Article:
What is the recourse when there is a disagreement on the results from an appraisal?

Asked by Trulia Philadelphia, Philadelphia, PA Thu Dec 13, 2012

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Edith Karoline Jasser’s answer
Edith Karoli…, Agent, Winnetka, IL
Fri Dec 14, 2012
Well there are always ways ..... If the appraisal is truly way off the sales contract price a second
appraisal could be requested by either side - The Realtors could explain which ones of the comparative properties they disagree with, and have the appraiser double check their arguments.

It is never easy, one can also check if the appraiser is actually a professional familiar with the
area, or not at all, by how many appraisals he has done in that particular market place.

So yes there are ways..... Easy, may be not but if important certainly always worth trying....
Sincerely yours,
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Chris Lane, Agent, Philadelphia, PA
Thu Dec 13, 2012
I guess that depends on what exactly that disagreement consist of. If you issue surrounds the value of the home then there is an option.

So the federal government has stepped in and dramatically regulated the way mortgage loan officers and lenders can interact with an appraiser. Often the lender has no idea who the appraiser going to home is as they are selected by the neutral third party appraisal management company. However, there are some steps you can take to address and potentially change the current outcome and value. By law since the home buyer pays for the appraisal out of pocket it then entitles them automatically to a copy of that report. There is a 90 day window of opportunity for which you have to request a copy. In the situated of the seller, they too have the option to request a copy from the buyers agent to confirm the value of their house for mortgage purposes. Especially, if that value doesn't support their list price at the time an executed Agreement of Sale was executed.

Now, the Lender and/or Borrower alike have the right to ask for clarification and justification on the comparable properties used in that report. A strong tool in this is to look at the photo's used for the comparable properties...then go to someplace like Trulia, Zillow, Realtors.com (or have your agent) look up the properties...if the photos match the ones on the comps former listing then it is HIGHLY likely that the appraiser never did a drive by of the comp properties. The is a variable that can be disputed.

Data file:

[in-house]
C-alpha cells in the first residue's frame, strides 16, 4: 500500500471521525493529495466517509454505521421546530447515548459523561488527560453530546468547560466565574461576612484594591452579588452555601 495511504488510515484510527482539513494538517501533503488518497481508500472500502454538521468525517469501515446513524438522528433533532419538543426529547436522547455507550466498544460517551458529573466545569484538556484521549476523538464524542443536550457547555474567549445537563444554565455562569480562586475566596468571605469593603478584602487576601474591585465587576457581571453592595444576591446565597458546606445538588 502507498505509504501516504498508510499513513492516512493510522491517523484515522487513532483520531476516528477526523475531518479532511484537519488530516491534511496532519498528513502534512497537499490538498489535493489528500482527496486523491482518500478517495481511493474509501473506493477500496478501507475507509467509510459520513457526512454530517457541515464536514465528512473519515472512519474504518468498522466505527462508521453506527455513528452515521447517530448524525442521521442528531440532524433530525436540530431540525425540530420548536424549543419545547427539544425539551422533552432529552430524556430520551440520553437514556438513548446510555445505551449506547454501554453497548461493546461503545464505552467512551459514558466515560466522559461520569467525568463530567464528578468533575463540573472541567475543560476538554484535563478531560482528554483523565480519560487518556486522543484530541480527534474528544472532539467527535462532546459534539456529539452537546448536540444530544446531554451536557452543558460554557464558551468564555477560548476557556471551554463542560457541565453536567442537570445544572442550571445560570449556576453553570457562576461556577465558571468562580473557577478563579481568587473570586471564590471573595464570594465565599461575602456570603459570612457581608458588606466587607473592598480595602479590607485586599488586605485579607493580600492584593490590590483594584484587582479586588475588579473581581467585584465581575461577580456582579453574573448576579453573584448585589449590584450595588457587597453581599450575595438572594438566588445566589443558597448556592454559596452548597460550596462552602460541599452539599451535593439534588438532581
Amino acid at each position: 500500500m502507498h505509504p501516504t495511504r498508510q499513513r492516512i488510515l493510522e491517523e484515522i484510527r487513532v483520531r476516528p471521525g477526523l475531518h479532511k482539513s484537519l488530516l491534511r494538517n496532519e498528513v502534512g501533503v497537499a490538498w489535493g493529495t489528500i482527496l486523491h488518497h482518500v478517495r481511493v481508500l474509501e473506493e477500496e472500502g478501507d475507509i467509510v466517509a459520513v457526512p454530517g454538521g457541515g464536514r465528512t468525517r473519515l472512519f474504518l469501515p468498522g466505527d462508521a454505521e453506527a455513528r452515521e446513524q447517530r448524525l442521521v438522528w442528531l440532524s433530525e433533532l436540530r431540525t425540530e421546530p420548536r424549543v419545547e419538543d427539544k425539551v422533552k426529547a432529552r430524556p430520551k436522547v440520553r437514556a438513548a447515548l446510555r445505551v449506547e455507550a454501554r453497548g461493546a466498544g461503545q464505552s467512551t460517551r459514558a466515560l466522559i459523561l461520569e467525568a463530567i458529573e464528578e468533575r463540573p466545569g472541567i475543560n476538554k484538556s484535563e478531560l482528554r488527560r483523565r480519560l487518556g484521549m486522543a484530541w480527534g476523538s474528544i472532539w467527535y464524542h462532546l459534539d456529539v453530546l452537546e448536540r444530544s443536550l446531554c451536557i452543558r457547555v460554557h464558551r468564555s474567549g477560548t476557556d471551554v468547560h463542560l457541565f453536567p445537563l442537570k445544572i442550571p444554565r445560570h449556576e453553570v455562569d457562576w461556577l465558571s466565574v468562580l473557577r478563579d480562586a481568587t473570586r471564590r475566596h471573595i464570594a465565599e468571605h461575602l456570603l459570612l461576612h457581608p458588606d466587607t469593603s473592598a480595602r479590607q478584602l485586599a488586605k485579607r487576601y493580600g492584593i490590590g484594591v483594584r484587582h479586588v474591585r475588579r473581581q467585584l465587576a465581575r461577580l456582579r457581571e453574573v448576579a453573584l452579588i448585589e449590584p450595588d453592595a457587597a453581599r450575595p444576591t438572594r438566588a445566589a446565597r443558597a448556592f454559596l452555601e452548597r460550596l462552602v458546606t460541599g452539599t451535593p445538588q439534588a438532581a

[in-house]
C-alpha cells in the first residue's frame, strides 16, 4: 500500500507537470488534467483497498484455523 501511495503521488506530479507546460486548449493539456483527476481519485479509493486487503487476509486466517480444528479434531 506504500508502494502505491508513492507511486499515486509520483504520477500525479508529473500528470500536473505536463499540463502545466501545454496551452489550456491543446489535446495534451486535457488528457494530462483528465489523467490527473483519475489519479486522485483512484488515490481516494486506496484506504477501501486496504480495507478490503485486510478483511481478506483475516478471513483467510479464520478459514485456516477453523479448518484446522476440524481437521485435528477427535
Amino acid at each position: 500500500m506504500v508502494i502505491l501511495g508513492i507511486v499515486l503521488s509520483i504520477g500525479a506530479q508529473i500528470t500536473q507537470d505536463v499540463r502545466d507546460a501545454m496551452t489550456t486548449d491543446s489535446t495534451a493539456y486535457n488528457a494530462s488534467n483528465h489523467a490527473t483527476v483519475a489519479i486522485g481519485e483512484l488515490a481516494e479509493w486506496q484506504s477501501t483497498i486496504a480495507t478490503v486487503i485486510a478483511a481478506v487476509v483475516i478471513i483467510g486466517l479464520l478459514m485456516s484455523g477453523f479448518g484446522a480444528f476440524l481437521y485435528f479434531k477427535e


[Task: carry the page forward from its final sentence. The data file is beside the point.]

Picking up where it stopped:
For your assistance, I have attached a link to a blog article written by a licensed appraiser who maps out the process in detail. This article has been used to refute and successfully disputed appraisals. Unfortunately, this doesn't always get you the value you want but often closes the gap to make the loan a reality! Please note, in no way am I endorsing the site or it's author but it's a rather useful, knowledgeable, and straight forward article.

0 votes
Suzanne MacD…, Agent, Morristown, NJ
Fri Dec 14, 2012
There is recourse but in my experience it is very difficult to get an appraiser to change their opinion. It's like asking them to admit they are incompetent in the first place. It's a real problem these days with the advent of 'appraisal mills'. I can't tell you how many times I have seen horrible appraisals (one had a photo of a toilet labeled "living room"). Often these firms are from out of the area, don't know the market and so do not adequately account for such important features as lake front property.

If push comes to shove you can always escalate to the State Agency that licenses the appraiser. It probably won't save the particular transaction you are working on but it may just lead to some sort of disciplinary action and better, more accurate work in the future.
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